Move will bring major relief to Indian professionals who get bulk of visas for high skilled foreign workers
A presidential commission on Asian Americans and Pacific Islanders has unanimously approved a recommendation for the provision of stamping of H-1B visas for high skilled foreign workers inside the US.
If accepted by President Joe Biden, the move will bring major relief to Indian professionals, who currently get more than two thirds of 85,000 H-1B visas for foreign workers in speciality occupations issued annually.
Currently, foreign professionals are required to apply for a visa stamp at a US embassy or consulate or abroad before their H-1B status can be activated.
Read: Petition seeks H-1B visa stamping within US (May 23, 2022)
The recommendation for visa stamping within US was approved during a meeting Wednesday of President’s Advisory Commission on Asian Americans, Native Hawaiians, and Pacific Islanders streamed live by the White House.
“This is an issue of family separation and dignity of H-1B visa holders,” said Sonal Shah, Indian American Chief commissioner. “That’s an easy way to put fear into families”
“One of the comments I would make here is that I think this is overall in the commission’s thinking about dignity for people, and how do we make it easier and a dignified process and a dignified approach,” she said. “It’s one thing to have rules, it’s another to not hold the dignity of families and individuals.”
“As part of our immigration process, H-1B visa holders are given the opportunity to work in the United States live here and contribute to the growth of our economy, innovation and economic development,” said Ajay Jain Bhutoria, an Indian American member of the commission, who moved the recommendation.
H-1B visa holders, he told members of the commission, face problems and many a time even forced family separation during the renewal or when they travel overseas.
“There are situations where a lot of people, whose parents have been in ICU or in critical condition or the death of a parent, but they could not travel back to the home country with the fear that if there is often delay in the visa appointments in the home countries,” he said.
“In India right now the waiting period is 844 days to get a visa appointment which is like two years or more. There’s a similar situation in Pakistan, Bangladesh and many other countries. China is much better right now. So, they cannot get an appointment and they cannot get stamping done and they get stuck,” said Bhaturia.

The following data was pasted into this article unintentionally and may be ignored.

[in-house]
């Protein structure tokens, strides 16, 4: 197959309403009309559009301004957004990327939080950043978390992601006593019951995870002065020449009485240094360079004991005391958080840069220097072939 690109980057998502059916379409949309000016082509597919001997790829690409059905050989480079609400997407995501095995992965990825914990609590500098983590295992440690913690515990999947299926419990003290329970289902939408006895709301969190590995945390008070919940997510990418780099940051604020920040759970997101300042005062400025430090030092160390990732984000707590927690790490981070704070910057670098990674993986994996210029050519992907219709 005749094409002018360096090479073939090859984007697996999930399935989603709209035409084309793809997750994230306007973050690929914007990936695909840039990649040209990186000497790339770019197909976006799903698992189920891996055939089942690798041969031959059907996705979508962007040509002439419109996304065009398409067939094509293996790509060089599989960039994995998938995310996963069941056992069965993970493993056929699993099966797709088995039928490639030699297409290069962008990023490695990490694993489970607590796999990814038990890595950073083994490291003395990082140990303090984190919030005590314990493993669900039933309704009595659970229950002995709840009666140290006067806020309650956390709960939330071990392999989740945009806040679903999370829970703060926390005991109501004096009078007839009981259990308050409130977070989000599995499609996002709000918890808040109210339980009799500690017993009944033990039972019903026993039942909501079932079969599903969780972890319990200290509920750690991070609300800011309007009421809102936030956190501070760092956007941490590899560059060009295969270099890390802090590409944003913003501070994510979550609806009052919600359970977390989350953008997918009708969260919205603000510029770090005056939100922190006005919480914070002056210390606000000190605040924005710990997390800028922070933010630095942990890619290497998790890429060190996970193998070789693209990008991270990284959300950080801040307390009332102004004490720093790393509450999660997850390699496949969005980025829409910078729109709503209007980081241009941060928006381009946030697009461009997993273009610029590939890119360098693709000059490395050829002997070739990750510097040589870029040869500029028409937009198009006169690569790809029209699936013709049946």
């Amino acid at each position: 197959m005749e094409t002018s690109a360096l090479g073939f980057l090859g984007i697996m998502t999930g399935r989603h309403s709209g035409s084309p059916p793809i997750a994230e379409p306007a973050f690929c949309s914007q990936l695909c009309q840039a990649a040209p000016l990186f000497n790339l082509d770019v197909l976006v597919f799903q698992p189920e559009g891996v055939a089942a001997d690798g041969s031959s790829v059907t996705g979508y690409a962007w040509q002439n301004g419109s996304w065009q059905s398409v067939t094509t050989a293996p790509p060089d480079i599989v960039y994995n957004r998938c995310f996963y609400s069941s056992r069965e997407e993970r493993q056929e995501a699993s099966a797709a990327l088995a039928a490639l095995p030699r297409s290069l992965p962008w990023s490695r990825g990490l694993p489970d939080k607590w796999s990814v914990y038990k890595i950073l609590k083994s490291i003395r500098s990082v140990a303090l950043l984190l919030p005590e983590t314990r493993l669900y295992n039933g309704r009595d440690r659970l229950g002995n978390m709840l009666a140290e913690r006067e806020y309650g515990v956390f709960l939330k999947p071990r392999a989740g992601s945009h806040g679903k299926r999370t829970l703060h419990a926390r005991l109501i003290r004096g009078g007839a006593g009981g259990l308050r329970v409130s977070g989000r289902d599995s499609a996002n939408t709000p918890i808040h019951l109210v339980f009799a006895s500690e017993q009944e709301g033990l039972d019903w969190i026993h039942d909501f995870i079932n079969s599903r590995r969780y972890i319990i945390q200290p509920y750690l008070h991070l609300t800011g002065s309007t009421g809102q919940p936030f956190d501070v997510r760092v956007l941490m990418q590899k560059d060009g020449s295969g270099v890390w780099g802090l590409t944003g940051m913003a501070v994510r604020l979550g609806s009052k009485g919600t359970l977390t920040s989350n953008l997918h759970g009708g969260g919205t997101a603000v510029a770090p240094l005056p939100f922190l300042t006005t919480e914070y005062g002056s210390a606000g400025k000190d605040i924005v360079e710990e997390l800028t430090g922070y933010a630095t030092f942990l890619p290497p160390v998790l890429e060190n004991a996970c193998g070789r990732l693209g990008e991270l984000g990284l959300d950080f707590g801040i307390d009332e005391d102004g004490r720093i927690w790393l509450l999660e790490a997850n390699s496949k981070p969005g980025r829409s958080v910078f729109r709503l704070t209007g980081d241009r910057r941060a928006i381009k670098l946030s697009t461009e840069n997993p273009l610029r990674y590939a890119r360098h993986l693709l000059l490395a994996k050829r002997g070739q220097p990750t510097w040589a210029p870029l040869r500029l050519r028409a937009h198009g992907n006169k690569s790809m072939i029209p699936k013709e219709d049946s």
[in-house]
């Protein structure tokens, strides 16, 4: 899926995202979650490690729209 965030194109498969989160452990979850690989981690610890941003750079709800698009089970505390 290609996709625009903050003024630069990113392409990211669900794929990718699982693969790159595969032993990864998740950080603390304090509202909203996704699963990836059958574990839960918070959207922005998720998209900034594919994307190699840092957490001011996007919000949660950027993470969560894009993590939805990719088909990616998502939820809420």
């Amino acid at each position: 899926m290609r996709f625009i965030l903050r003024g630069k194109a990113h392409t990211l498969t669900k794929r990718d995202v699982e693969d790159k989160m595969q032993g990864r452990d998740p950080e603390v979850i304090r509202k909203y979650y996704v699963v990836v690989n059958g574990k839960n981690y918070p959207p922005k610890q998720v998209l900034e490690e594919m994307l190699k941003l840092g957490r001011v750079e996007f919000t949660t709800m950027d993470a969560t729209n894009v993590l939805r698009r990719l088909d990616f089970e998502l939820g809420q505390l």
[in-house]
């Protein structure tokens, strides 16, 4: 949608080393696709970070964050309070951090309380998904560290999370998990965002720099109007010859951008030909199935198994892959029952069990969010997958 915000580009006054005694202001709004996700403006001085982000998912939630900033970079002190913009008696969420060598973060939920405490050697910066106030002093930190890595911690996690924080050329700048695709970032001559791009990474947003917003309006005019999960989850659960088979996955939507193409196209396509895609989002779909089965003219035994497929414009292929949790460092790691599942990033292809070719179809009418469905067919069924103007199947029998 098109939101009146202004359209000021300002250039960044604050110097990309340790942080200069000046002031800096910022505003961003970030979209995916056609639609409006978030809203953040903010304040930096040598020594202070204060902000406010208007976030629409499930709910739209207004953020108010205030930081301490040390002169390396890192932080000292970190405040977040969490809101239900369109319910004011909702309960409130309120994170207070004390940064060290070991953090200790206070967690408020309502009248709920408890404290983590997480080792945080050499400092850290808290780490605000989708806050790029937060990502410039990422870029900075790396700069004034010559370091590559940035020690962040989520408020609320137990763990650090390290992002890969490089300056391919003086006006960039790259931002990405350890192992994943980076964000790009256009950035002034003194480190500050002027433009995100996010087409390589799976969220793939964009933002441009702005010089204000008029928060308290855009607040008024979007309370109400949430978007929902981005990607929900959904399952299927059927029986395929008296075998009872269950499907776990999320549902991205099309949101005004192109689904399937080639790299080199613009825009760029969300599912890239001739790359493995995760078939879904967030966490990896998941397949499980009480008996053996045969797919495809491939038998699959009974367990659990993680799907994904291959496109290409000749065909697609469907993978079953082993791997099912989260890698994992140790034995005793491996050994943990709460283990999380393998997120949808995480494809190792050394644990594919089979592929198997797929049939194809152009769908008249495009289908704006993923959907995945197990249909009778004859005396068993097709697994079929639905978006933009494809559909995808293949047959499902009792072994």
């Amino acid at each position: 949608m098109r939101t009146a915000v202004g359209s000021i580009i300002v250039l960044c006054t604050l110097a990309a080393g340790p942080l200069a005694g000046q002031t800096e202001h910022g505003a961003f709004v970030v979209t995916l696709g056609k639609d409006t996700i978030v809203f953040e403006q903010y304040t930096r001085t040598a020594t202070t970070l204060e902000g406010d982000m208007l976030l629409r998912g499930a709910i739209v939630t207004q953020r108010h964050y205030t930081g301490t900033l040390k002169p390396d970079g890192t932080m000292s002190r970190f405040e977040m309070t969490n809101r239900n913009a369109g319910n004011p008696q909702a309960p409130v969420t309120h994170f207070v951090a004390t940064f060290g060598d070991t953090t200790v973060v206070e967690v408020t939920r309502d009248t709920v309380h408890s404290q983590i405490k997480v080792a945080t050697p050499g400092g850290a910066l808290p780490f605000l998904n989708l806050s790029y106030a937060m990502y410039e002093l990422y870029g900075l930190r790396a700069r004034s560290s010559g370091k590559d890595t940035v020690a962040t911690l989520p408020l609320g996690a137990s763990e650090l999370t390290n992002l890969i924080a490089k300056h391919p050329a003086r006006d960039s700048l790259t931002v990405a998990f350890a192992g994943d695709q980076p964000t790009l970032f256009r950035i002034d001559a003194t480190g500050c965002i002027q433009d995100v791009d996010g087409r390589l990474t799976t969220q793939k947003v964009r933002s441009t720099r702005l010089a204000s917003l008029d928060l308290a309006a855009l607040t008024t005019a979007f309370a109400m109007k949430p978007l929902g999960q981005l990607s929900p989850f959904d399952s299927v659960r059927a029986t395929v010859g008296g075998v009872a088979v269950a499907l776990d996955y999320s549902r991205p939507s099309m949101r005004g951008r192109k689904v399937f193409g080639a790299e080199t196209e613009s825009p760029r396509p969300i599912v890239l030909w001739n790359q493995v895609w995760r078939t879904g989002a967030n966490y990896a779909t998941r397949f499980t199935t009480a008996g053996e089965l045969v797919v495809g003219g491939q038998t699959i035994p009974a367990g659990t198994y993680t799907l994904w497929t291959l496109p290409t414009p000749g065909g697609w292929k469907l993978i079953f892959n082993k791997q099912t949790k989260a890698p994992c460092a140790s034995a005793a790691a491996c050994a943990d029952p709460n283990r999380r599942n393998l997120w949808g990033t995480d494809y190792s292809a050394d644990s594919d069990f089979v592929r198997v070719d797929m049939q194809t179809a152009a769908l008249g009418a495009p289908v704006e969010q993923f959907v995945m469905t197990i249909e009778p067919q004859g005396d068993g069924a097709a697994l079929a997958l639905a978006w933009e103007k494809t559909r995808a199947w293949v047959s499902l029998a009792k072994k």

“What happens then, they potentially lose the job. Wife and kids are here separated and with no means to support themselves or many times spouses don’t drive. A lot of these kinds of situations create a disruption in their life while they were given the full opportunity to work here legally,” he argued.
“This recommendation is to request USCIS to allow the stamping in the US. Alternatively, USCIS should also consider providing advanced travel documents to these visa holders when they will travel out of the country with expired visa stamping so that they can re-enter the US without having to get re-stamping in their home countries,” Bhutoria said.
The Commission met to discuss full and draft recommendations by the six subcommittees on: Belonging, Inclusion, Anti-Asian Hate, Anti-Discrimination; Data Disaggregation; Language Access; Economic Equity; Health Equity; and Immigration and Citizenship Status.
Read: US to address backlog of visa applications from Indians (September 28, 2022)
AA and NHPI communities are among the fastest growing racial and ethnic populations in the United States according to the US Census Bureau, a backgrounder noted.
However, in recent years, AA and NHPI individuals have faced increasing hate crimes and incidents that threaten their safety, as well as harmful stereotypes that often ignore socioeconomic, health, and educational disparities impacting these diverse communities, it said.
Tragic acts of anti-Asian violence increased during the Covid-19 pandemic, casting a shadow of fear and grief over many AA and NHPI communities, in particular East Asian communities.
Long before this pandemic, AA and NHPI communities in the United States, including South Asian and Southeast Asian communities, have faced persistent xenophobia, religious discrimination, racism, and violence, the backgrounder noted.
Read: USCIS reaches fiscal year 2023 H-1B cap (August 23, 2022)
At the same time, AA and NHPI communities are overrepresented in the pandemic’s essential workforce in healthcare, food supply, education, and childcare, with more than four million AA and NHPIs manning the frontlines throughout the pandemic.
The challenges AA and NHPI communities face are often exacerbated by a lack of adequate data disaggregation and language access, it said.
The advisory commission works to advise the President on executive branch efforts to address these challenges and advance equity, justice, and opportunity for AA and NHPI communities.